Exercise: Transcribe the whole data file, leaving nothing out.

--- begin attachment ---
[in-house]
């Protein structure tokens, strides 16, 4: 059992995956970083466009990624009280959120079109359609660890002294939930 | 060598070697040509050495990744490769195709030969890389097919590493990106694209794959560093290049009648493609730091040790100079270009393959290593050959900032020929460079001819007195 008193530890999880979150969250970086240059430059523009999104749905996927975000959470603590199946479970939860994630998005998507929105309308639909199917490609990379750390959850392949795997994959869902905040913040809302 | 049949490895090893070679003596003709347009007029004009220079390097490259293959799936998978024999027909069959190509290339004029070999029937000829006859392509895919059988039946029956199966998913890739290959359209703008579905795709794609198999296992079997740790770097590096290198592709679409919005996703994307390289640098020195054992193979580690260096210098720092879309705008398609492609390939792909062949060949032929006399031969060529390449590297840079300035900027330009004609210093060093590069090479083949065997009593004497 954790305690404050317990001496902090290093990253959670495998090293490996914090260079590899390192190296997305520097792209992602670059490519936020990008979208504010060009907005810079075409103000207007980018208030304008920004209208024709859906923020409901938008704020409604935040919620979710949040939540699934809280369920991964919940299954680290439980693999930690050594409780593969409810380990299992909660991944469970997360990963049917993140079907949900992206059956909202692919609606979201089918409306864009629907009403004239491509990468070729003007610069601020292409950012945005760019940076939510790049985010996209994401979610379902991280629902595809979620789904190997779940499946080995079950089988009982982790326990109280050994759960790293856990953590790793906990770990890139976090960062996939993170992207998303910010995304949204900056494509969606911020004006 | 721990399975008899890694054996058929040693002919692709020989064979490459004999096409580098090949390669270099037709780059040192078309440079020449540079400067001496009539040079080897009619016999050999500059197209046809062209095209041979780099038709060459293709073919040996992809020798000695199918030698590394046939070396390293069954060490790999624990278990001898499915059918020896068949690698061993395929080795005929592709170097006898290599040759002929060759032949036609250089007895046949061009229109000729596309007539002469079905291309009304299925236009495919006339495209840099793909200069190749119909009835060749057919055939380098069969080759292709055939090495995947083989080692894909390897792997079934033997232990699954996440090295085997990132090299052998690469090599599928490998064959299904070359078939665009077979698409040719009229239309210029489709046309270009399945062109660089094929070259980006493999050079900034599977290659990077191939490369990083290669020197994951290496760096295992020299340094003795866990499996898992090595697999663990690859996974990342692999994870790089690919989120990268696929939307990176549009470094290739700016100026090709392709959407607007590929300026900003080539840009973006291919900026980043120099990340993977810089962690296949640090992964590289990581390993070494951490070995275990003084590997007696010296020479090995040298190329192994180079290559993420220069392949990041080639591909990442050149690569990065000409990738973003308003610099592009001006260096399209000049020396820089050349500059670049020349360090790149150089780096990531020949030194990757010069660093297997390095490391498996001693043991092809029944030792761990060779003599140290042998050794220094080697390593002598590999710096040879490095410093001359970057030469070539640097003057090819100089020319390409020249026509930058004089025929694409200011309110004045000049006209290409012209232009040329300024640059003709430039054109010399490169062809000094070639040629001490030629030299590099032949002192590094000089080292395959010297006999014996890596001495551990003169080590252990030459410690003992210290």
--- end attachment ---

[in-house]
């Protein structure tokens, strides 16, 4: 059992995956970083466009990624009280959120079109359609660890002294939930 | 060598070697040509050495990744490769195709030969890389097919590493990106694209794959560093290049009648493609730091040790100079270009393959290593050959900032020929460079001819007195 008193530890999880979150969250970086240059430059523009999104749905996927975000959470603590199946479970939860994630998005998507929105309308639909199917490609990379750390959850392949795997994959869902905040913040809302 | 049949490895090893070679003596003709347009007029004009220079390097490259293959799936998978024999027909069959190509290339004029070999029937000829006859392509895919059988039946029956199966998913890739290959359209703008579905795709794609198999296992079997740790770097590096290198592709679409919005996703994307390289640098020195054992193979580690260096210098720092879309705008398609492609390939792909062949060949032929006399031969060529390449590297840079300035900027330009004609210093060093590069090479083949065997009593004497 954790305690404050317990001496902090290093990253959670495998090293490996914090260079590899390192190296997305520097792209992602670059490519936020990008979208504010060009907005810079075409103000207007980018208030304008920004209208024709859906923020409901938008704020409604935040919620979710949040939540699934809280369920991964919940299954680290439980693999930690050594409780593969409810380990299992909660991944469970997360990963049917993140079907949900992206059956909202692919609606979201089918409306864009629907009403004239491509990468070729003007610069601020292409950012945005760019940076939510790049985010996209994401979610379902991280629902595809979620789904190997779940499946080995079950089988009982982790326990109280050994759960790293856990953590790793906990770990890139976090960062996939993170992207998303910010995304949204900056494509969606911020004006 | 721990399975008899890694054996058929040693002919692709020989064979490459004999096409580098090949390669270099037709780059040192078309440079020449540079400067001496009539040079080897009619016999050999500059197209046809062209095209041979780099038709060459293709073919040996992809020798000695199918030698590394046939070396390293069954060490790999624990278990001898499915059918020896068949690698061993395929080795005929592709170097006898290599040759002929060759032949036609250089007895046949061009229109000729596309007539002469079905291309009304299925236009495919006339495209840099793909200069190749119909009835060749057919055939380098069969080759292709055939090495995947083989080692894909390897792997079934033997232990699954996440090295085997990132090299052998690469090599599928490998064959299904070359078939665009077979698409040719009229239309210029489709046309270009399945062109660089094929070259980006493999050079900034599977290659990077191939490369990083290669020197994951290496760096295992020299340094003795866990499996898992090595697999663990690859996974990342692999994870790089690919989120990268696929939307990176549009470094290739700016100026090709392709959407607007590929300026900003080539840009973006291919900026980043120099990340993977810089962690296949640090992964590289990581390993070494951490070995275990003084590997007696010296020479090995040298190329192994180079290559993420220069392949990041080639591909990442050149690569990065000409990738973003308003610099592009001006260096399209000049020396820089050349500059670049020349360090790149150089780096990531020949030194990757010069660093297997390095490391498996001693043991092809029944030792761990060779003599140290042998050794220094080697390593002598590999710096040879490095410093001359970057030469070539640097003057090819100089020319390409020249026509930058004089025929694409200011309110004045000049006209290409012209232009040329300024640059003709430039054109010399490169062809000094070639040629001490030629030299590099032949002192590094000089080292395959010297006999014996890596001495551990003169080590252990030459410690003992210290």